2007 Zoé's Ark controversy

The 2007 Zoé's Ark controversy started when members of a French charity organization, the Zoé's Ark (French: L'Arche de Zoé), attempted to fly 103 children out of Chad to France. The members of the charity were charged and eventually convicted of child abduction.[1]


Main articles: Zoé's Ark and Darfur crisis

Events and trial

On 30 October 2007, six members of the charity organization Zoé's Ark were formally charged by the government of Chad for child abduction. Despite the group's claim that the children were orphans from Darfur who were being taken to be fostered in France, most of the 103 children were found to be Chadian, and to have had at least one living parent or guardian.[1] Three journalists, seven Spanish[2] Girjet flight crew members, four Chadian and Sudanese nationals, including two Chadian officials, were also charged for complicity.

Allegedly, some parents were convinced to give up their infants for promises of schooling, but had been told that the schooling would occur in Chad rather than France,[3] while some children were offered sweets and biscuits to leave home.[4] These claims were denied by the aid workers. To ensure their authenticity as Sudanese war orphans, the aid workers applied fake blood and bandages to the children.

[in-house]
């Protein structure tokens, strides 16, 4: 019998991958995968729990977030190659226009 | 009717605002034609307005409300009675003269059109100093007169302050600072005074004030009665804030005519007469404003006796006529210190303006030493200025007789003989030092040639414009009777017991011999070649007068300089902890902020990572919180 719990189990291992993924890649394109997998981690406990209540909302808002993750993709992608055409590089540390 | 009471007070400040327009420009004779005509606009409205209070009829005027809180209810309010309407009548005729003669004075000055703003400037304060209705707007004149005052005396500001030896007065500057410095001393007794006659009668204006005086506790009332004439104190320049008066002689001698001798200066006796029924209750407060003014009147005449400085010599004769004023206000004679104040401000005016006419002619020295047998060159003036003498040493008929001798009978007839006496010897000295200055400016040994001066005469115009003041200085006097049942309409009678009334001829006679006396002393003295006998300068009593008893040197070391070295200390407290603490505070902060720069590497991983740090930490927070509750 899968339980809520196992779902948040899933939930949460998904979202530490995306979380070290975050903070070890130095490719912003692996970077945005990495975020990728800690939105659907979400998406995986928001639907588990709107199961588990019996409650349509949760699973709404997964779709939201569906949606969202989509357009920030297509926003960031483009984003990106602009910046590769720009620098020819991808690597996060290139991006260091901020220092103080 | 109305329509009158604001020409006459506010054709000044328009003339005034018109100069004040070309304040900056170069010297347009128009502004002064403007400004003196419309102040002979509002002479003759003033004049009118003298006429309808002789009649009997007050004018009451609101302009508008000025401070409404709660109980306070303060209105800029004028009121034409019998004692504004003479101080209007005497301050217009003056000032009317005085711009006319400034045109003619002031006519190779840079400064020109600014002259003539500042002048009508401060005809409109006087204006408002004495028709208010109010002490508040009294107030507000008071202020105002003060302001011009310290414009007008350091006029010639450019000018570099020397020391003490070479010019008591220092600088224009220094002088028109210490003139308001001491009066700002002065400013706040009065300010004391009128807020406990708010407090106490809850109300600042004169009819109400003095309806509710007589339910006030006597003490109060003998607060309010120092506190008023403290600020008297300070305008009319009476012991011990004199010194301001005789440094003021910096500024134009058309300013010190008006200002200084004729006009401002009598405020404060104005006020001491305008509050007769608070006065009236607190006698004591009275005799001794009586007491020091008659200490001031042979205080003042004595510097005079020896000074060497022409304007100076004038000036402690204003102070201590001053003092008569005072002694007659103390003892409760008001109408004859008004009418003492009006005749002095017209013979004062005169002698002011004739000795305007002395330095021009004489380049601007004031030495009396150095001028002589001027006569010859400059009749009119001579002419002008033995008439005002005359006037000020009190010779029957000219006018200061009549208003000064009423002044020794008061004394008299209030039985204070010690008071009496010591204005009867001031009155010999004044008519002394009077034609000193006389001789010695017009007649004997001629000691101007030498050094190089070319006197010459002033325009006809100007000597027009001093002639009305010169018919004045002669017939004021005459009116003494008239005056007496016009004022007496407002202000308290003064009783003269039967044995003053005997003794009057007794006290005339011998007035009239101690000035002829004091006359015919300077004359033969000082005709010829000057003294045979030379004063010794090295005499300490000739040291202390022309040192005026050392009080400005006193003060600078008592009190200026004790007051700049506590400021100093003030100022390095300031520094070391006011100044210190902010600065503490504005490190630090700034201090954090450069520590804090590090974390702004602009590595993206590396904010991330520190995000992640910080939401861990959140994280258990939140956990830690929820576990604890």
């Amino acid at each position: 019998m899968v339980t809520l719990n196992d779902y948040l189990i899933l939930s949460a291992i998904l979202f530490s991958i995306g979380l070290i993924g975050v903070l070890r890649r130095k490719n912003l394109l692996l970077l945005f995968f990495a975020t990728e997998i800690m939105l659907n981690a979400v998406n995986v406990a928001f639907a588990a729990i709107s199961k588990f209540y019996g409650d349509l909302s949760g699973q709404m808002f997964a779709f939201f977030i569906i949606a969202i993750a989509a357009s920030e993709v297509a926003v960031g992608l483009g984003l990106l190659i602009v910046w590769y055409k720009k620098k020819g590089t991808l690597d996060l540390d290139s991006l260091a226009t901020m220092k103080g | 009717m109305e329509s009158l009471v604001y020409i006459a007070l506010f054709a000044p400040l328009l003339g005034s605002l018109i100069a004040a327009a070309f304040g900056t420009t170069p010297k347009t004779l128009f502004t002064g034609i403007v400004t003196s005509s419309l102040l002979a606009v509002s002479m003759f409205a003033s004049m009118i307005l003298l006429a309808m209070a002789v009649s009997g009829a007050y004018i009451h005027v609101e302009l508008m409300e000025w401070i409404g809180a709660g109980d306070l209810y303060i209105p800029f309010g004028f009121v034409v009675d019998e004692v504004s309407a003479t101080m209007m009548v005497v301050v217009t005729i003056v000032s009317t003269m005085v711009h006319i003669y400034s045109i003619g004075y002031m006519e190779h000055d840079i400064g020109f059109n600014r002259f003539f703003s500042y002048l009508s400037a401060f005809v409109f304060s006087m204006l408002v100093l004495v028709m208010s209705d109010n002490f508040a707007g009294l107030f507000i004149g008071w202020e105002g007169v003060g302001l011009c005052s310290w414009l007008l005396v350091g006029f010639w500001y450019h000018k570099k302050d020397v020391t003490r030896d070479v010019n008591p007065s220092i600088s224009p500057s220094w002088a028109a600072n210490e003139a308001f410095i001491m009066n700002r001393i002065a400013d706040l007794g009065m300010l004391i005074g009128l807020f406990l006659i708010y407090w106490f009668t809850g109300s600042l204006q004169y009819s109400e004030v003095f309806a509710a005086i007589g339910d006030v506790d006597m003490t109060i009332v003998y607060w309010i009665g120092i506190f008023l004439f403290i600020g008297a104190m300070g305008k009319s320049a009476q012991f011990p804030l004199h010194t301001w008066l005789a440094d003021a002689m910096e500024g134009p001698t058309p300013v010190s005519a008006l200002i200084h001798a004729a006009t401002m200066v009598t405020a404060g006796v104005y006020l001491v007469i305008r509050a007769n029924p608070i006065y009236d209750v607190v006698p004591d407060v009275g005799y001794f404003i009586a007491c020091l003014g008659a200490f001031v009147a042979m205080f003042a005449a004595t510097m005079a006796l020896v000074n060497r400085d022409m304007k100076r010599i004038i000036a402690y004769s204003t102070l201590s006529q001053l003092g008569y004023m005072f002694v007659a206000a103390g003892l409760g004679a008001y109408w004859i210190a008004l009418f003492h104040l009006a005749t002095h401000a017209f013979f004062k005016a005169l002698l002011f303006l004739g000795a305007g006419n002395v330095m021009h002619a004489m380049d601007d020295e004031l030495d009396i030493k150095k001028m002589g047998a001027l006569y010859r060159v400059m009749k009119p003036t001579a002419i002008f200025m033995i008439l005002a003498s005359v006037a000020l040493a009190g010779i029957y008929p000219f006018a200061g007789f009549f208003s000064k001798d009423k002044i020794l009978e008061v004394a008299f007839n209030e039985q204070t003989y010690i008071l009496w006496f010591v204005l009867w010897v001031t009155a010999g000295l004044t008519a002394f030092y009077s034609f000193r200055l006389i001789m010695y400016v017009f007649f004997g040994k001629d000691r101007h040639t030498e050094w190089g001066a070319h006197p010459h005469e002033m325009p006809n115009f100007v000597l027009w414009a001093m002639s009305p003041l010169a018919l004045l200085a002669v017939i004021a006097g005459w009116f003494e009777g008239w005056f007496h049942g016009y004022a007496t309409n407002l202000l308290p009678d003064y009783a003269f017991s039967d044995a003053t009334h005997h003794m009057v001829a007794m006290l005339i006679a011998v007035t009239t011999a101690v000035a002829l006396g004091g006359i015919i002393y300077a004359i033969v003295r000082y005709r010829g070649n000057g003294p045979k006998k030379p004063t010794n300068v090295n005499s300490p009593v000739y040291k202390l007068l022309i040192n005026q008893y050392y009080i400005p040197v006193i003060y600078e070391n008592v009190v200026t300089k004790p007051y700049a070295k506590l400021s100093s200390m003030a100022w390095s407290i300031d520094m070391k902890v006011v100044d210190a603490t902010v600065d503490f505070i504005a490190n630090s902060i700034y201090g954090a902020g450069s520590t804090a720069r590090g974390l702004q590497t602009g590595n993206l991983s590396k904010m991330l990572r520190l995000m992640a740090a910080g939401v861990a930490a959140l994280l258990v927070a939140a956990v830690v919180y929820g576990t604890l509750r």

The incident strained Franco-Chadian relations, ahead of a planned deployment of French peacekeeping troops into the country. Anti-French protests were staged within Chad.[5]

Over the course of the trial, all six aid workers participated in a hunger strike. Possibly as a result, one of the accused fainted in court and required hospitalization. The six were protesting at what they perceived as abandonment by French authorities.[6]

French president Nicolas Sarkozy successfully negotiated the dropping of charges and release of the journalists and flight crew members prior to trial. Six members of the group were convicted on 26 December 2007 and sentenced to eight years of forced labor, although they served just five months in France, which has no forced labor in its penal system, under an accord between Chad and France. The six were released in March 2008 but were ordered to pay each of the 103 victims restitution equal to approximately $87,000, which amounts to $8.9M per defendant.[7] The founder, Eric Breteau, is among the six. A Chadian national and a Sudanese national were each also sentenced to four years. The two Chadian officials were acquitted.[2] In March 2008 the president of Chad pardoned the convicted aid-workers, and they were released from the prisons in France.[8][9]


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